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Re: [Synoptic-L] NT Count

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  • Ken Olson
    Since the MSS are written in scriptura continua, won t the count vary a bit by how the editor separates the words in addtion to what readings one allows into
    Message 1 of 9 , Mar 17, 2007
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      Since the MSS are written in scriptura continua, won't the count vary a bit by how the editor separates the words in addtion to what readings one allows into the text?

      Best,

      Ken

      Kenneth A. Olson
      MA, History, University of Maryland
      PhD Student, Religion, Duke University
      ----- Original Message -----
      From: Ron Price
      To: Synoptic-L elist
      Sent: Saturday, March 17, 2007 12:33 PM
      Subject: Re: [Synoptic-L] NT Count


      Joseph Weaks wrote:

      > Of course, such a total count is only a ballpark figure. And while it
      > is a Text Criticism subject, I think more interesting would be to
      > hear from scholars their "margin of error" guess. In other words, how
      > confident are you that the your particular text has a tendency to
      > include or exclude to what extent?
      >
      > ie. I would put the GNT between 136,500 and 139,000 words.

      Joe,

      That's an interesting estimate of the range. In my opinion there was a very
      clear tendency to *add* text, and although this is already reflected to some
      extent in your range, with your lower limit 1500 words below the 138000 or
      so of NA27, and your higher limit 1000 words above, I would suggest it's too
      high. Textual Critics tend to be cautious in rejecting sections of biblical
      text. Therefore I think 138000 should be taken as the absolute upper limit
      for the total word count of the originals.

      My own estimate of the total NT Greek words, excluding words in each book
      judged not to have been written by the main author of that book (which
      criterion of course goes beyond Textual Criticism), is approx. 133350 (about
      half of the discrepancy results from removing the additions of the Johannine
      Redactor). This is based on analysis carried out over several decades. Given
      the criterion proposed above, I would be fairly confident that the true
      value is between 133000 and 134000 Greek words.

      Ron Price

      Derbyshire, UK

      Web site: http://homepage.virgin.net/ron.price/index.htm





      [Non-text portions of this message have been removed]
    • E Bruce Brooks
      To: Synoptic In Response To: Many On: NT Wordcount From: Bruce Thanks to those who have kindly responded to the NT count question. There actually seem to be
      Message 2 of 9 , Mar 17, 2007
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        To: Synoptic
        In Response To: Many
        On: NT Wordcount
        From: Bruce

        Thanks to those who have kindly responded to the NT count question. There
        actually seem to be two questions here, and I should have distinguished more
        carefully which one I was asking. I guess I would be interested in the
        answers to both. Here are the two:

        1. How large is the RT, the New Testament with which NT scholars have to
        deal, perhaps in part by eventually excluding some of it (eg, John 21, the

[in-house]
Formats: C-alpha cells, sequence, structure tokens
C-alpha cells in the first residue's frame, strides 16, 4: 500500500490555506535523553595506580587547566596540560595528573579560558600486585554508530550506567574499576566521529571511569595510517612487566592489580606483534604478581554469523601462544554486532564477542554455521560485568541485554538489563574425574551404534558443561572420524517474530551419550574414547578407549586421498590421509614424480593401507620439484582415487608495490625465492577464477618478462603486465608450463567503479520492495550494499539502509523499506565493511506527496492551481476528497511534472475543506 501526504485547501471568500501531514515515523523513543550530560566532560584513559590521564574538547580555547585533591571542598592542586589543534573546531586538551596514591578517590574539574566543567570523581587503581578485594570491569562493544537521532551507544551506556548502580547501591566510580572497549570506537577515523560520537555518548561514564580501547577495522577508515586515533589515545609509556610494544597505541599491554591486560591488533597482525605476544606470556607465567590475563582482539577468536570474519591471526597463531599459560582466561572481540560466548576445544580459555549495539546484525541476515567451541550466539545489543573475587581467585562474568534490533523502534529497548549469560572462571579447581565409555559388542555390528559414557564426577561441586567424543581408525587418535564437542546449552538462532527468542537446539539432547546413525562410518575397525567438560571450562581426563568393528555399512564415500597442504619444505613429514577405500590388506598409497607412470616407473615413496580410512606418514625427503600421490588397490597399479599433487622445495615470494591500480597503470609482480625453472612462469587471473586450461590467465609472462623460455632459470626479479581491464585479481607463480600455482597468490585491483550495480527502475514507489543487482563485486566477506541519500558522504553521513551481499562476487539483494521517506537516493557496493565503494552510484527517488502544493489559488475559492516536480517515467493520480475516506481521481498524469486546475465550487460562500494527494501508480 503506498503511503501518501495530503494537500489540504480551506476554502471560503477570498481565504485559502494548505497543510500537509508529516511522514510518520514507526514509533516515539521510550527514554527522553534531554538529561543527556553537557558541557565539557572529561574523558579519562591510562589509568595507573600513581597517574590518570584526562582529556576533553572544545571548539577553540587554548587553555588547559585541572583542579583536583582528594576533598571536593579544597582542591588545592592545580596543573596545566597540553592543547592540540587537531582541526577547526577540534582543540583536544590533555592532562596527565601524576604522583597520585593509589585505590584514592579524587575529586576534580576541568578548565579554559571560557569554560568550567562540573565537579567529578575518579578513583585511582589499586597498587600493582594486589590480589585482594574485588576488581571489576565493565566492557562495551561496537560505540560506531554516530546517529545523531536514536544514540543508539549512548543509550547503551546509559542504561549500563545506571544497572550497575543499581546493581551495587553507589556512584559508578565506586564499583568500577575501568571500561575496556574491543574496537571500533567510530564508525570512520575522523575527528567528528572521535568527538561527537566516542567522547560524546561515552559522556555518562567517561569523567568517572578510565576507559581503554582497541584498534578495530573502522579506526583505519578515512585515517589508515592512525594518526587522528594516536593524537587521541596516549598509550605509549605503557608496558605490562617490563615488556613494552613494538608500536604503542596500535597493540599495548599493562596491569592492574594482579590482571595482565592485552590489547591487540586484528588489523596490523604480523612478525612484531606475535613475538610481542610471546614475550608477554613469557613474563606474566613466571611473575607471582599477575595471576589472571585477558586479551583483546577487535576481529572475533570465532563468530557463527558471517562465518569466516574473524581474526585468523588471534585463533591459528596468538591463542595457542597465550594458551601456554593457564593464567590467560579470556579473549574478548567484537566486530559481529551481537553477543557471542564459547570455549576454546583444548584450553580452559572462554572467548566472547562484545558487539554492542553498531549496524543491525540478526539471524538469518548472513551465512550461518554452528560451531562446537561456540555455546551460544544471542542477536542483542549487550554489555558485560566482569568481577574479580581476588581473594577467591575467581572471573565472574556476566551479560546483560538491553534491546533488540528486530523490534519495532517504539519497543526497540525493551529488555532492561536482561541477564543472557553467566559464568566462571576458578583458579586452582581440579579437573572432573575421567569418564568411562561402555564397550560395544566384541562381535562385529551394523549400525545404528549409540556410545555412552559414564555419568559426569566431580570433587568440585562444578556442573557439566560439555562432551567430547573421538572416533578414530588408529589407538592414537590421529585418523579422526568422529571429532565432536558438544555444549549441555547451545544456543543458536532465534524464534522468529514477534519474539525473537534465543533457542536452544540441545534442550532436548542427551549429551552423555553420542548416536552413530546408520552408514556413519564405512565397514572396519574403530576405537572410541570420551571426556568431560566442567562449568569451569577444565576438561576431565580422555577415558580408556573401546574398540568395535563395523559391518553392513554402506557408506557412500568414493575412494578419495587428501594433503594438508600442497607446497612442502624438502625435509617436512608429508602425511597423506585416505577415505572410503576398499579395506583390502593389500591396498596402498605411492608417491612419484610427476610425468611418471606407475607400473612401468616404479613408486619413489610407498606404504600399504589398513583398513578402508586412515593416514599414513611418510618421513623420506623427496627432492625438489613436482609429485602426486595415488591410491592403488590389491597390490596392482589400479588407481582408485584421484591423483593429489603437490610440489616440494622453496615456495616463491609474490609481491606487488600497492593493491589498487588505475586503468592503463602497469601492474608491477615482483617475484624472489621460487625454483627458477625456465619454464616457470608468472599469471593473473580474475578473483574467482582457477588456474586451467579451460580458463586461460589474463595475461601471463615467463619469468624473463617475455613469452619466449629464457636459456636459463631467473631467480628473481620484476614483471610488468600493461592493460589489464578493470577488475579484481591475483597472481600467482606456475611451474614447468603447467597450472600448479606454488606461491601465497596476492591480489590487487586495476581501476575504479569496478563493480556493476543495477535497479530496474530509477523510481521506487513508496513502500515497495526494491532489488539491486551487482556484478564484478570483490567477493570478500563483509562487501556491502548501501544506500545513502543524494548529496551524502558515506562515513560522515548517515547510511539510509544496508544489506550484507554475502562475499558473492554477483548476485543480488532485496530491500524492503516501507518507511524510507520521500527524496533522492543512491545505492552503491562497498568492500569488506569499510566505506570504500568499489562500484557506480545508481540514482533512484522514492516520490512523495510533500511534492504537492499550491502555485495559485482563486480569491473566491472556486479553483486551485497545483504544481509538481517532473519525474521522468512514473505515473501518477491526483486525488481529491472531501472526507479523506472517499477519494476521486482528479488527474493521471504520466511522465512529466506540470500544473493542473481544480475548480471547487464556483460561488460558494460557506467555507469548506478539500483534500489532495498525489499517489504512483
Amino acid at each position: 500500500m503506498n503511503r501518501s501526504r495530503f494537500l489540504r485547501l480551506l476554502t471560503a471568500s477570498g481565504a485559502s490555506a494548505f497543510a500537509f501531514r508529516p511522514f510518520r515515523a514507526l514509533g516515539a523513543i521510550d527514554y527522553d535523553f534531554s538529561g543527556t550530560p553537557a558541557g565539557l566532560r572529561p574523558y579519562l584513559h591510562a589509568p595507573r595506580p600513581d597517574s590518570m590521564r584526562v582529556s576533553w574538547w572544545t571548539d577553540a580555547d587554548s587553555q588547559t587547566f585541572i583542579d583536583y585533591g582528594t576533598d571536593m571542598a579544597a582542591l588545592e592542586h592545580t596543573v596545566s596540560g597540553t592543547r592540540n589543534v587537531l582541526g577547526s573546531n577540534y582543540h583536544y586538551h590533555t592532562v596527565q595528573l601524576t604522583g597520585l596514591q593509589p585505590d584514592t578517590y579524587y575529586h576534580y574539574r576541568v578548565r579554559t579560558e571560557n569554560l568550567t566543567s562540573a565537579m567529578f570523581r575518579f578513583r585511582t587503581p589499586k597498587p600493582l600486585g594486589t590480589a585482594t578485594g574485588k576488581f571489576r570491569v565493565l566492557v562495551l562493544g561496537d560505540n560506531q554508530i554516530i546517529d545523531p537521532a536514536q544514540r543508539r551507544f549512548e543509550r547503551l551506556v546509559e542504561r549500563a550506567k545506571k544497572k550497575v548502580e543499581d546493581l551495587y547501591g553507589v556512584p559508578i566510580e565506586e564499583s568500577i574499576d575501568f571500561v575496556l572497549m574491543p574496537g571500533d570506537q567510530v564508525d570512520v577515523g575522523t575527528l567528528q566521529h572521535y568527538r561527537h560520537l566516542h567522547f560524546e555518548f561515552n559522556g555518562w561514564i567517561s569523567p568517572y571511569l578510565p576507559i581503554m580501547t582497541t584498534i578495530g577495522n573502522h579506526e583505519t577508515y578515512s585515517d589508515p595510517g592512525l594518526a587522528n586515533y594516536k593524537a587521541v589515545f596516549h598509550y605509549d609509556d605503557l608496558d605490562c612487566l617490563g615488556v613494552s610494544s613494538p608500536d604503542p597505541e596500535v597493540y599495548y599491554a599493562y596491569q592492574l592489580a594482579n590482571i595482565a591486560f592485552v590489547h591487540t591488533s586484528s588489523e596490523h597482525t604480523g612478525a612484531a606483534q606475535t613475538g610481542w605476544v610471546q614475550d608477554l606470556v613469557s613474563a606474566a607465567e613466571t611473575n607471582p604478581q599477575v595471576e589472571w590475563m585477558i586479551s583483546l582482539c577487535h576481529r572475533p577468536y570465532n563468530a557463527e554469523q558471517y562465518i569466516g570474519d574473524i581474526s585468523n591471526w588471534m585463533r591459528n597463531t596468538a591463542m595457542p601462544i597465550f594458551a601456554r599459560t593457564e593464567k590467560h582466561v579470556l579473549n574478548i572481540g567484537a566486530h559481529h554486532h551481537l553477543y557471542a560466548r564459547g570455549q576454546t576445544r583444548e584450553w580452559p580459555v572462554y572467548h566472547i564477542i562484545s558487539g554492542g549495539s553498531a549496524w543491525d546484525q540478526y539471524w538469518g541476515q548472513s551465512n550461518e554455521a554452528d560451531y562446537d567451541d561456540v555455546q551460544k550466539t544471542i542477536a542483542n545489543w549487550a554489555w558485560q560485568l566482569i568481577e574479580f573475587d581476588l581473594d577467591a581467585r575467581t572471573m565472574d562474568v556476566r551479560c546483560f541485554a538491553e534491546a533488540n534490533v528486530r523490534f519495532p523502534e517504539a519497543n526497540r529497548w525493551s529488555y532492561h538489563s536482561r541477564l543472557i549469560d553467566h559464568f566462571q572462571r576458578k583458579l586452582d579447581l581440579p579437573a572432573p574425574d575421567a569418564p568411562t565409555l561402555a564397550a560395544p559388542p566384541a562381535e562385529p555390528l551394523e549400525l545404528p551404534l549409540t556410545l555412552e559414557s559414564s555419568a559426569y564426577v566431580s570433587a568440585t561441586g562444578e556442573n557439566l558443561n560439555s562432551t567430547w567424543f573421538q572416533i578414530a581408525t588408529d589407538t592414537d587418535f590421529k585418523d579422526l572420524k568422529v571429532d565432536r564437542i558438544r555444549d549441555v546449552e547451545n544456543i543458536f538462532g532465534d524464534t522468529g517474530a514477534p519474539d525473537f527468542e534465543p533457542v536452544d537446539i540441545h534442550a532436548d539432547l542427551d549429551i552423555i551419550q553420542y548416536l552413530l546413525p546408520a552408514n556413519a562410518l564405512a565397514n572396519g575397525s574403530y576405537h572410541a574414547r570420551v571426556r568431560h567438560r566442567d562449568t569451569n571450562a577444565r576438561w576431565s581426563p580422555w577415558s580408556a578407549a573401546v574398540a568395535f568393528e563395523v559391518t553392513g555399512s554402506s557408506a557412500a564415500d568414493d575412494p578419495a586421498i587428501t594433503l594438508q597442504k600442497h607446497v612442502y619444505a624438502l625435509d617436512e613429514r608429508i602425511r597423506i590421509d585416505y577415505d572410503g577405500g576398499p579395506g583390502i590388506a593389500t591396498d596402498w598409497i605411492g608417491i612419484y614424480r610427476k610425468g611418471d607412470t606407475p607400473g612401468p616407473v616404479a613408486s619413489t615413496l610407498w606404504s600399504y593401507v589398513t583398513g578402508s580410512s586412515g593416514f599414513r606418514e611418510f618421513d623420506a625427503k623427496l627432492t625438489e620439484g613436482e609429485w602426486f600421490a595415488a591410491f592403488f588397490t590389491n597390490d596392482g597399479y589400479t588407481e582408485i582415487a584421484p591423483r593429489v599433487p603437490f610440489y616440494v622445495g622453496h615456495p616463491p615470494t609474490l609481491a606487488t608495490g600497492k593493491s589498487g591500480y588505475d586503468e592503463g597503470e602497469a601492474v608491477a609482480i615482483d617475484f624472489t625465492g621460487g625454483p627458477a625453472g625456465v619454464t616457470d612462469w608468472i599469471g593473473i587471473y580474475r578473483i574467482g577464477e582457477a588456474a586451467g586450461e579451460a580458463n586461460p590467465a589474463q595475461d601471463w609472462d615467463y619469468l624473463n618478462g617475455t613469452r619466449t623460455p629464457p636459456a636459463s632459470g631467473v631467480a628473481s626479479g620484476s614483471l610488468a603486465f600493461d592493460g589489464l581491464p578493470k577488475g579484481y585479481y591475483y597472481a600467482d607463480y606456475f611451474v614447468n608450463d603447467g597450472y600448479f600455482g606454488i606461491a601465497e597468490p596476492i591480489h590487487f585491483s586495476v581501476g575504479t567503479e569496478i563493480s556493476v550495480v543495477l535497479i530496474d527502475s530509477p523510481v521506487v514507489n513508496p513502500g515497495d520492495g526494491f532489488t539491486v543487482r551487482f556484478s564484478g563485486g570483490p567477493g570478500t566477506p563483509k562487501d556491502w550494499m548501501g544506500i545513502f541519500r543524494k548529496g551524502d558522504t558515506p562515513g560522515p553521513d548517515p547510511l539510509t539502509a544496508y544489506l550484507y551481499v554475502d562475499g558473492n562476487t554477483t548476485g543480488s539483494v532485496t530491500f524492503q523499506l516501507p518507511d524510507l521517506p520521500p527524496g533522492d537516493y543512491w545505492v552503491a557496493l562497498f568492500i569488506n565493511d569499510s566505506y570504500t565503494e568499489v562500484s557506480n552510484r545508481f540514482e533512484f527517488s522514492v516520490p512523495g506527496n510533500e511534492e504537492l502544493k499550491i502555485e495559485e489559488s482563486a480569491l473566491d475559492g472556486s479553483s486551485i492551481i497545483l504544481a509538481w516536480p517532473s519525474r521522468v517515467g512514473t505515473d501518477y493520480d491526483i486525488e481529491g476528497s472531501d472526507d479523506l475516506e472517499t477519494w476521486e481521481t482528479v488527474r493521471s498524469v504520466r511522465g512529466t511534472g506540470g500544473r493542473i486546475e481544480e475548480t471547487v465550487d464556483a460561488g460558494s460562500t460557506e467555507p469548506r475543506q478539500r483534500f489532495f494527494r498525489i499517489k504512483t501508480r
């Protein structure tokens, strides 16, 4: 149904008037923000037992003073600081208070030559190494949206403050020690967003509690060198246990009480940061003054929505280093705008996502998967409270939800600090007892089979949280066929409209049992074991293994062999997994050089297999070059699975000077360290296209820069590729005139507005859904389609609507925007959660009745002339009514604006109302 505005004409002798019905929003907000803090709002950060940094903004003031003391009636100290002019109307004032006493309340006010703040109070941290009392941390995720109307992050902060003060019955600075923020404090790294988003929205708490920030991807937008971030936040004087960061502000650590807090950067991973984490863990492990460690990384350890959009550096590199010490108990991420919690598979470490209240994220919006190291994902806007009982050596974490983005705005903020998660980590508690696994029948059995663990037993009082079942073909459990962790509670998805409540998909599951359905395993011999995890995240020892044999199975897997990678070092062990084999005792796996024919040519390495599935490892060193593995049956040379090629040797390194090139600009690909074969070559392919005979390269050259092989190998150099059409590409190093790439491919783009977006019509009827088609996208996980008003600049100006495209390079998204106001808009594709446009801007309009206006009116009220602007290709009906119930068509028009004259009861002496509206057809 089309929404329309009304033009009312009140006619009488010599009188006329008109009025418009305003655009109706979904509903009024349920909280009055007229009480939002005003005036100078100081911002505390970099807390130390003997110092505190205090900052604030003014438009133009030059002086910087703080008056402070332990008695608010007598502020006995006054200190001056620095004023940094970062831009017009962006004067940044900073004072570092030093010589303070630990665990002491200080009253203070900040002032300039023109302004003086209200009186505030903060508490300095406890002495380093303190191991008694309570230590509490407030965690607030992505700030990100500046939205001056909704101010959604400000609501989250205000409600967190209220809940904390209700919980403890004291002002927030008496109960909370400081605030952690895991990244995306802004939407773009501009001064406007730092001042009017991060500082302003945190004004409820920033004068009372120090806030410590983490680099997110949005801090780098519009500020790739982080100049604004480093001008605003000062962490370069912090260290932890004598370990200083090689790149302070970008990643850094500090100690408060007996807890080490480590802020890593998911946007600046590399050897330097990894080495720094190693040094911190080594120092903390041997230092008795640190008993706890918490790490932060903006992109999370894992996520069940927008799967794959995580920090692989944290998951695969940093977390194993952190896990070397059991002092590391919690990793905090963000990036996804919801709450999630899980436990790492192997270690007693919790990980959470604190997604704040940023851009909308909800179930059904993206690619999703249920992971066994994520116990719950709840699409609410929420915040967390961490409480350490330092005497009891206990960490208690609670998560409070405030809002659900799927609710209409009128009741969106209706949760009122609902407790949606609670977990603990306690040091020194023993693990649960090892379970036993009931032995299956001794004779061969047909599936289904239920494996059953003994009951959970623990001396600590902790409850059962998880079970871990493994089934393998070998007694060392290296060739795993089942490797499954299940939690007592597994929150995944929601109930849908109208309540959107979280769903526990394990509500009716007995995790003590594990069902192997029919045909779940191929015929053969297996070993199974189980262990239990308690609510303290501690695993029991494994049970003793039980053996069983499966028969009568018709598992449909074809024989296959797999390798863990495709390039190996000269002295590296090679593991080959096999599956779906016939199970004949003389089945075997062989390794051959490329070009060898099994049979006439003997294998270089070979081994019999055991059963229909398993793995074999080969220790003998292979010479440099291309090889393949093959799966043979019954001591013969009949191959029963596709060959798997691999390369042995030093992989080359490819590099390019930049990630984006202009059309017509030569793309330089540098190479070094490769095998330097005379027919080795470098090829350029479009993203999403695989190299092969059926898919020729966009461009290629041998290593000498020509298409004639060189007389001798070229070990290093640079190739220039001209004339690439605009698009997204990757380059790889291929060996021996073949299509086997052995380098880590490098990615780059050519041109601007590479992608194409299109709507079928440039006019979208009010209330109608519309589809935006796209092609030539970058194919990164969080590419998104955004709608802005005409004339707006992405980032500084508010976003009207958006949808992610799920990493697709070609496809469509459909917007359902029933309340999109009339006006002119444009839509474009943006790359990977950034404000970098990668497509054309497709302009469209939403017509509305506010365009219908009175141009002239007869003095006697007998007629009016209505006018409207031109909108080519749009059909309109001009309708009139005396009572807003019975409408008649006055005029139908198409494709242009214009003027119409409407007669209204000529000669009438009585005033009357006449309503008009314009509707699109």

Pericope Adulterae, the Bezae expansions in Acts) as scribal additions, but
        still, how much is there to be dealt with *before* one starts dealing with
        it?

        2. How large is the resulting pruned NT according to the current state of
        text critical thinking? ie, minus the above named dubious segments, the
        Eastern Interpolations (as I should like to name them), and so on? Here
        various states of thinking are liable to be reported, and various treatments
        of bracketed and double-bracketed material are possible.

        I should think that the high figure so far provided (from computer count,
        and thus according to the current best sense of Greek word division) is good
        for an answer to Question 1. As to Question 2, it would seem to depend on
        who is doing the bracketing, and how many brackets are being counted by the
        counting program. The most austere view of the text-critical questions, and
        the counting method which excludes all brackets, will together yield the
        lowest figure for the NT documents as they entered the scribal-copying
        process, and thus the lowest figure so far reported.

        Yes?

        Bruce

        E Bruce Brooks
        Warring States Project
        University of Massachusetts at Amherst
        http://www.umass.edu/wsp
      • Ron Price
        ... Ken, What you say is quite true, but surely this would be a very small variation, and it would tend to cancel out over a large number of words - unless
        Message 3 of 9 , Mar 18, 2007
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          Ken Olson wrote:

          > Since the MSS are written in scriptura continua, won't the count vary a bit by
          > how the editor separates the words in addtion to what readings one allows into
          > the text?

          Ken,

          What you say is quite true, but surely this would be a very small variation,
          and it would tend to cancel out over a large number of words - unless there
          is a systematic bias with some editors.

          If anyone is really interested I could provide the sums in letters, which
          would bypass that particular problem.

          Ron Price

          Derbyshire, UK

          Web site: http://homepage.virgin.net/ron.price/index.htm
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